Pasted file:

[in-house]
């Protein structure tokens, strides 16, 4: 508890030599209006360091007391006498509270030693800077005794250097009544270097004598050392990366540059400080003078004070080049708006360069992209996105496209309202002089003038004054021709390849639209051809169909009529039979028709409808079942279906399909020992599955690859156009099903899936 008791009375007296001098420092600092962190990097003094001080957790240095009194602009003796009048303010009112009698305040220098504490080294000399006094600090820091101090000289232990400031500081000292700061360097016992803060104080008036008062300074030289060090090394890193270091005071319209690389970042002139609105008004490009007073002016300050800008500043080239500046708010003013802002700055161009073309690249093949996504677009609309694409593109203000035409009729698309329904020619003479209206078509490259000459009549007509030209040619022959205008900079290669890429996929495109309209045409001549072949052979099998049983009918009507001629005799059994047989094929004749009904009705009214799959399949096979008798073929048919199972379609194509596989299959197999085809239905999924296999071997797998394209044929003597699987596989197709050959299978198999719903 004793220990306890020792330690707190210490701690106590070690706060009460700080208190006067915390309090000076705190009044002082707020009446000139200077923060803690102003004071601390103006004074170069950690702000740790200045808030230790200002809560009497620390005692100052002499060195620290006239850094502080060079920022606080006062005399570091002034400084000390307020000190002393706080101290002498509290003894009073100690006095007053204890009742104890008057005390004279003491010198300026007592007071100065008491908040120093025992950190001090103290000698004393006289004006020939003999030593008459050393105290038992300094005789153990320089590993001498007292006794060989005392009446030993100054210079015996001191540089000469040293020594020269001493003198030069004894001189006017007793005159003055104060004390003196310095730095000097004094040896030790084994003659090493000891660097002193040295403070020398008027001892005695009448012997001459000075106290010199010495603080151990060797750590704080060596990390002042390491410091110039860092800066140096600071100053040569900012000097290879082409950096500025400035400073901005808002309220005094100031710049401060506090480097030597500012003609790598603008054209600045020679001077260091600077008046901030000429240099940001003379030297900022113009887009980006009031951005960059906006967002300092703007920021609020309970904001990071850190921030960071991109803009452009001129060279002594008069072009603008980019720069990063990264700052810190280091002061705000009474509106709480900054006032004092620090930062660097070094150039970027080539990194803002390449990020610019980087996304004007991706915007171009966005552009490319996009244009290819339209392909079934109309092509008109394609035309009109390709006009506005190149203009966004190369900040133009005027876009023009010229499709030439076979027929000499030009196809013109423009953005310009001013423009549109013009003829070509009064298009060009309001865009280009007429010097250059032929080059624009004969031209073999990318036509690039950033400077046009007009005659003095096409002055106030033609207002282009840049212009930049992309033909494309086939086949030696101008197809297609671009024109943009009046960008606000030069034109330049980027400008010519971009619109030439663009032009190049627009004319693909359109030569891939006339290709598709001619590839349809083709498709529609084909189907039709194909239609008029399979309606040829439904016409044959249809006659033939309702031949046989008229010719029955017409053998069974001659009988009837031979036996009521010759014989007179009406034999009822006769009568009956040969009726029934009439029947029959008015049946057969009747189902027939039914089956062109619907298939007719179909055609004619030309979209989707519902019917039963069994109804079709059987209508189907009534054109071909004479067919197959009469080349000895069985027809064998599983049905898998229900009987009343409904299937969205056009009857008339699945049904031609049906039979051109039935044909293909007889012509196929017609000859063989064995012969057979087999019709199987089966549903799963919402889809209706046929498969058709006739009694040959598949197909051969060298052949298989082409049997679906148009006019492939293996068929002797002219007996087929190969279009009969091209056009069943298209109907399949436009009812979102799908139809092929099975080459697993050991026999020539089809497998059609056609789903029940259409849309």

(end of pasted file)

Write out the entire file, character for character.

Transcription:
[in-house]
């Protein structure tokens, strides 16, 4: 508890030599209006360091007391006498509270030693800077005794250097009544270097004598050392990366540059400080003078004070080049708006360069992209996105496209309202002089003038004054021709390849639209051809169909009529039979028709409808079942279906399909020992599955690859156009099903899936 008791009375007296001098420092600092962190990097003094001080957790240095009194602009003796009048303010009112009698305040220098504490080294000399006094600090820091101090000289232990400031500081000292700061360097016992803060104080008036008062300074030289060090090394890193270091005071319209690389970042002139609105008004490009007073002016300050800008500043080239500046708010003013802002700055161009073309690249093949996504677009609309694409593109203000035409009729698309329904020619003479209206078509490259000459009549007509030209040619022959205008900079290669890429996929495109309209045409001549072949052979099998049983009918009507001629005799059994047989094929004749009904009705009214799959399949096979008798073929048919199972379609194509596989299959197999085809239905999924296999071997797998394209044929003597699987596989197709050959299978198999719903 004793220990306890020792330690707190210490701690106590070690706060009460700080208190006067915390309090000076705190009044002082707020009446000139200077923060803690102003004071601390103006004074170069950690702000740790200045808030230790200002809560009497620390005692100052002499060195620290006239850094502080060079920022606080006062005399570091002034400084000390307020000190002393706080101290002498509290003894009073100690006095007053204890009742104890008057005390004279003491010198300026007592007071100065008491908040120093025992950190001090103290000698004393006289004006020939003999030593008459050393105290038992300094005789153990320089590993001498007292006794060989005392009446030993100054210079015996001191540089000469040293020594020269001493003198030069004894001189006017007793005159003055104060004390003196310095730095000097004094040896030790084994003659090493000891660097002193040295403070020398008027001892005695009448012997001459000075106290010199010495603080151990060797750590704080060596990390002042390491410091110039860092800066140096600071100053040569900012000097290879082409950096500025400035400073901005808002309220005094100031710049401060506090480097030597500012003609790598603008054209600045020679001077260091600077008046901030000429240099940001003379030297900022113009887009980006009031951005960059906006967002300092703007920021609020309970904001990071850190921030960071991109803009452009001129060279002594008069072009603008980019720069990063990264700052810190280091002061705000009474509106709480900054006032004092620090930062660097070094150039970027080539990194803002390449990020610019980087996304004007991706915007171009966005552009490319996009244009290819339209392909079934109309092509008109394609035309009109390709006009506005190149203009966004190369900040133009005027876009023009010229499709030439076979027929000499030009196809013109423009953005310009001013423009549109013009003829070509009064298009060009309001865009280009007429010097250059032929080059624009004969031209073999990318036509690039950033400077046009007009005659003095096409002055106030033609207002282009840049212009930049992309033909494309086939086949030696101008197809297609671009024109943009009046960008606000030069034109330049980027400008010519971009619109030439663009032009190049627009004319693909359109030569891939006339290709598709001619590839349809083709498709529609084909189907039709194909239609008029399979309606040829439904016409044959249809006659033939309702031949046989008229010719029955017409053998069974001659009988009837031979036996009521010759014989007179009406034999009822006769009568009956040969009726029934009439029947029959008015049946057969009747189902027939039914089956062109619907298939007719179909055609004619030309979209989707519902019917039963069994109804079709059987209508189907009534054109071909004479067919197959009469080349000895069985027809064998599983049905898998229900009987009343409904299937969205056009009857008339699945049904031609049906039979051109039935044909293909007889012509196929017609000859063989064995012969057979087999019709199987089966549903799963919402889809209706046929498969058709006739009694040959598949197909051969060298052949298989082409049997679906148009006019492939293996068929002797002219007996087929190969279009009969091209056009069943298209109907399949436009009812979102799908139809092929099975080459697993050991026999020539089809497998059609056609789903029940259409849309």